How to Protect Your Invention – The Process
The world is full of inventions and each invention solves a problem. An invention is a unique or novel device, method, composition or process. An invention can serve many purposes. An invention, or a further-developed version of it, may serve purposes never envisioned by its original inventor(s) or by others living at the time of its original invention. The first thing that comes in the mind of the inventor is how can the invention be protected because there lurks an obvious possibility that others may want to profit from or steal your idea. The second aspect is to make commercial gains from your invention so that all the hard work he has put in for the invention may bear fruit. In today’s world of constant innovation and research one can protect his/her invention considering the following:
- Whether the invention is patentable.
- If your invention can’t be patented, what can be done to protect it if such a prospect exists.
The above options available to the inventor are described in the following paragraphs.
Patenting your invention: If the invention is patentable, one can apply for a patent. A patent is a set of exclusive rights granted by a sovereign state to an inventor or assignee for a limited period of time in exchange for detailed public disclosure of an invention. Patents are a form of intellectual property. There are three types of patents:
- Utility patents related to an invention of any new and useful process, machine, article of manufacture, or composition of matter, or any new and useful improvement thereof;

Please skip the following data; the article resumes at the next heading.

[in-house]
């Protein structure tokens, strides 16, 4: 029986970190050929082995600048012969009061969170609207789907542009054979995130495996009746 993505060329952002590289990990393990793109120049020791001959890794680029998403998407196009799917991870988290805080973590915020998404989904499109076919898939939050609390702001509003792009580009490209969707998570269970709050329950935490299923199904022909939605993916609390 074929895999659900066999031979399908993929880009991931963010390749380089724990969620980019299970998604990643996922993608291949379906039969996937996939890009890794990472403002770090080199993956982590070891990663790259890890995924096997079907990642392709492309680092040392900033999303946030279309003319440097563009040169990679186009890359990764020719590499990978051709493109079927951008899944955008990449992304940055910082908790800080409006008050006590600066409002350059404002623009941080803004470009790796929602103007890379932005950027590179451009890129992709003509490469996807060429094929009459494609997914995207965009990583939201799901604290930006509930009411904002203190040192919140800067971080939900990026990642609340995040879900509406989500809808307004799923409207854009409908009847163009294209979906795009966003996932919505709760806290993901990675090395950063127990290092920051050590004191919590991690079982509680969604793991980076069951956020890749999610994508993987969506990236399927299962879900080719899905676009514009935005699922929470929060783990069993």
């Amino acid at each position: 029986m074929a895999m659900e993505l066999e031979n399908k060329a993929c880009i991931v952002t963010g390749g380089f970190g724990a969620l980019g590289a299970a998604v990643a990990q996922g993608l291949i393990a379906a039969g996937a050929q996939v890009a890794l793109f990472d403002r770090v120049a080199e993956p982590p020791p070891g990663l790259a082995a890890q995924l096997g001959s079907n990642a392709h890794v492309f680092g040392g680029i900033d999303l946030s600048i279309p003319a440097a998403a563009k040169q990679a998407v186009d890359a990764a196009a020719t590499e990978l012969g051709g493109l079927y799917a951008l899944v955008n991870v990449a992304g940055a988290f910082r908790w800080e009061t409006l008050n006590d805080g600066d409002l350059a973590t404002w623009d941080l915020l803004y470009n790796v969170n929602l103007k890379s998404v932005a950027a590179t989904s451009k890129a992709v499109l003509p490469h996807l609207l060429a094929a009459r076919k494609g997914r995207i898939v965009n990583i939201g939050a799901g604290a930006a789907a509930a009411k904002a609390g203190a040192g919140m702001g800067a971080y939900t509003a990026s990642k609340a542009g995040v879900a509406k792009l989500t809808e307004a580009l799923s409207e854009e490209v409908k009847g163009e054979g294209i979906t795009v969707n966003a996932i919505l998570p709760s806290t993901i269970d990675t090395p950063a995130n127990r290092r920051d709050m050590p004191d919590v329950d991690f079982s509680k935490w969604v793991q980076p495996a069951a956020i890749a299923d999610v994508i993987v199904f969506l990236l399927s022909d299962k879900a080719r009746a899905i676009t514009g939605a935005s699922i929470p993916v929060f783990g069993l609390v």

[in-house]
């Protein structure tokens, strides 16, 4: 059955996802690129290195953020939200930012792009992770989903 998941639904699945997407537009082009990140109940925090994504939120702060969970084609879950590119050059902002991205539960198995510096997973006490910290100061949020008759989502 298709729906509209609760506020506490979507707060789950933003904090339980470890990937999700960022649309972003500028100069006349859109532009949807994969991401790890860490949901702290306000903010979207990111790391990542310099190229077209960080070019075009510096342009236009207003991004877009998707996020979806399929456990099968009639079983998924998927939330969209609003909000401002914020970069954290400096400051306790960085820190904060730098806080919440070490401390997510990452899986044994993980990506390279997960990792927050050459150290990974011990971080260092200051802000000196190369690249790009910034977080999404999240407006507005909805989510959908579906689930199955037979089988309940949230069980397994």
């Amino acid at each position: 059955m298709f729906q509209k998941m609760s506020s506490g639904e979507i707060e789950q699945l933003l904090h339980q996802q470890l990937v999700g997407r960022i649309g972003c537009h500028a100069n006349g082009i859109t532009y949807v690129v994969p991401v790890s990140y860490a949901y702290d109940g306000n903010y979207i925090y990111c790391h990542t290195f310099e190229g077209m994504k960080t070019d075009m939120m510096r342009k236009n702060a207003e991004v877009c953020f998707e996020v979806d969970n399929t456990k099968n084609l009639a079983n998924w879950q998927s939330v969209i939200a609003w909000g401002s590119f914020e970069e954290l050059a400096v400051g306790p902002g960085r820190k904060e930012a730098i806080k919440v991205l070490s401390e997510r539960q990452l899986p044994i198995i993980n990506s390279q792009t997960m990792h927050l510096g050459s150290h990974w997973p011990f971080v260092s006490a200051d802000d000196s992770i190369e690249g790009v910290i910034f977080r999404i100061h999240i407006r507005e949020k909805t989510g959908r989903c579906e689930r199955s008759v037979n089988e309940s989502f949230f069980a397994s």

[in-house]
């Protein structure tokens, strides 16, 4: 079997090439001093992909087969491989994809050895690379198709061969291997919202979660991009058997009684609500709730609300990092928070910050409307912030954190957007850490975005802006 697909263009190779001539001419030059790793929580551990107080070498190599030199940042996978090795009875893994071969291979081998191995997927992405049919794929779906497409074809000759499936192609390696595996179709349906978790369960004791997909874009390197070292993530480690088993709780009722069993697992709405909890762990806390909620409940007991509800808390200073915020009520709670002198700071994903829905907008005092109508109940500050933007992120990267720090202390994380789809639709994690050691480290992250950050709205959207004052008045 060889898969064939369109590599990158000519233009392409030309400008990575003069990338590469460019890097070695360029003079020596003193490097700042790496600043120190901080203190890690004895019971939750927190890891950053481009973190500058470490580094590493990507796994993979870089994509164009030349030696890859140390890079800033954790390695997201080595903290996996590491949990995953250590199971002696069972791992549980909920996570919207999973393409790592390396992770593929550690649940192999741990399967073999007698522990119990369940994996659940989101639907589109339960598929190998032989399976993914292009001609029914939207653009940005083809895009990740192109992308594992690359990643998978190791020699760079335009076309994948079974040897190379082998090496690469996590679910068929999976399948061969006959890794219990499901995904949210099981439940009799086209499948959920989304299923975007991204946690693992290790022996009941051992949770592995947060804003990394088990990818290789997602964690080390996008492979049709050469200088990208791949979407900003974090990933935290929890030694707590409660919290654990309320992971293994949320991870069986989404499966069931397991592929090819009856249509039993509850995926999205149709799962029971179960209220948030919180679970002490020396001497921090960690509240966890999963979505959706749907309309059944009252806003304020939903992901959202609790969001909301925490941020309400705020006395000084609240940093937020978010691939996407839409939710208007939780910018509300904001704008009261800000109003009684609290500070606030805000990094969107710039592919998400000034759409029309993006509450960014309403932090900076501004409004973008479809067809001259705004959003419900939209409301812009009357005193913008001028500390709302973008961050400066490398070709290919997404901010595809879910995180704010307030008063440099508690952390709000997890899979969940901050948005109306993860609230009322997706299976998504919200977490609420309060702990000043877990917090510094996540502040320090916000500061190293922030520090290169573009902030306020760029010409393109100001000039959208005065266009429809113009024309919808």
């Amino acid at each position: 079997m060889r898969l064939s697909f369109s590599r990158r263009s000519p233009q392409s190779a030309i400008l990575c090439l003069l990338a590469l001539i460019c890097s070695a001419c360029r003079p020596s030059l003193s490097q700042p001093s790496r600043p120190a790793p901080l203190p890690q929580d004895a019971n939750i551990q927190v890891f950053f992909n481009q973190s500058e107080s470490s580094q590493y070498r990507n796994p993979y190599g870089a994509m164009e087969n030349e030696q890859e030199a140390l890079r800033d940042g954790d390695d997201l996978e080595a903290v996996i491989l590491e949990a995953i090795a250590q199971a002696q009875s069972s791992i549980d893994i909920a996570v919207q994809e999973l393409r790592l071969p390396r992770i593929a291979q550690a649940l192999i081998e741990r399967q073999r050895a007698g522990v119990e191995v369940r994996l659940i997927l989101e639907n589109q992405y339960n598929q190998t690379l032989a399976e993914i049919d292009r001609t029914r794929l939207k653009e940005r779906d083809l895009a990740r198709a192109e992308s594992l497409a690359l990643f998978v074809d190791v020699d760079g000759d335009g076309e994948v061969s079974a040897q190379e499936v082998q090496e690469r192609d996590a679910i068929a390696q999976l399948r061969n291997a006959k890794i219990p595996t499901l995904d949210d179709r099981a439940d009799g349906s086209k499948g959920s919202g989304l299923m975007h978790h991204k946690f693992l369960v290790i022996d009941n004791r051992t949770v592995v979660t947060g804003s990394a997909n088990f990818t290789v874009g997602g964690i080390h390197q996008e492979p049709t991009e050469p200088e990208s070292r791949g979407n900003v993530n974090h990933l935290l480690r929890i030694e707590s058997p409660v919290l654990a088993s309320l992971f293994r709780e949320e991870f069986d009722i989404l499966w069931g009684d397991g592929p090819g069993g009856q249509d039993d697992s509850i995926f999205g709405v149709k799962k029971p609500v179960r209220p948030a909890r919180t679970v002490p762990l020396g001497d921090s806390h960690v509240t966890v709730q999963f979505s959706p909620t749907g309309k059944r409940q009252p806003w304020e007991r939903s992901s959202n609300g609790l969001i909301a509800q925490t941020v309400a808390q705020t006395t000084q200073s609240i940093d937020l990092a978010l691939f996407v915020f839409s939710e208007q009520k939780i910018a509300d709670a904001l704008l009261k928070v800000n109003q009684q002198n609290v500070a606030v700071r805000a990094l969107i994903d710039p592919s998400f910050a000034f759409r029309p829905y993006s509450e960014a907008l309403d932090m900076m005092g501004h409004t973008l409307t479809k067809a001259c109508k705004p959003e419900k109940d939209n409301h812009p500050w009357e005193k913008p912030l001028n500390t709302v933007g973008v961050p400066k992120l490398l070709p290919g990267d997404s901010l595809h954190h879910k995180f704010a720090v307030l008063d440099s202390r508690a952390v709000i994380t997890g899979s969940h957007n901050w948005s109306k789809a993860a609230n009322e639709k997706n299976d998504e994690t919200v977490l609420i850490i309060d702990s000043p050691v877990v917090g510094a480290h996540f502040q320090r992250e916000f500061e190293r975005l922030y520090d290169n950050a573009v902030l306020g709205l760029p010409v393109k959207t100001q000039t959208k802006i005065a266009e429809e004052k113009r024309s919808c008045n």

- Design patents related to a new, original, and ornamental design for an article of manufacture; and
- Plant patents related to invention or discovery of asexually reproducing any distinct and new variety of plant.
The grant and enforcement of patents are governed by national laws, and also by international treaties, where those treaties have been given effect in national laws. Commonly, a nation forms a patent office with responsibility for operating that nation’s patent system, within the relevant patent laws. Patents are granted by national or regional patent offices. A given patent is therefore only useful for protecting an invention in the country in which that patent is granted. In other words, patent law is territorial in nature. Applying for a patent in countries like US follows an elaborative procedure as follows.
- Pre-filing: Before the submission of a patent application on needs to verify the novelty search of his/her invention. The basic premise of a patent is that it protects something which has not been done before. A basic patent search should be done as a very first step to filling a patent.
- Filing a provisional application: A provisional application provides an opportunity to place an application on file to obtain a filing date (thereby securing a priority date), but without the expense and complexity of a standard patent application. It gives the ability to the inventor to use the term “patent pending” as a warning to would-be infringers of his/her patent.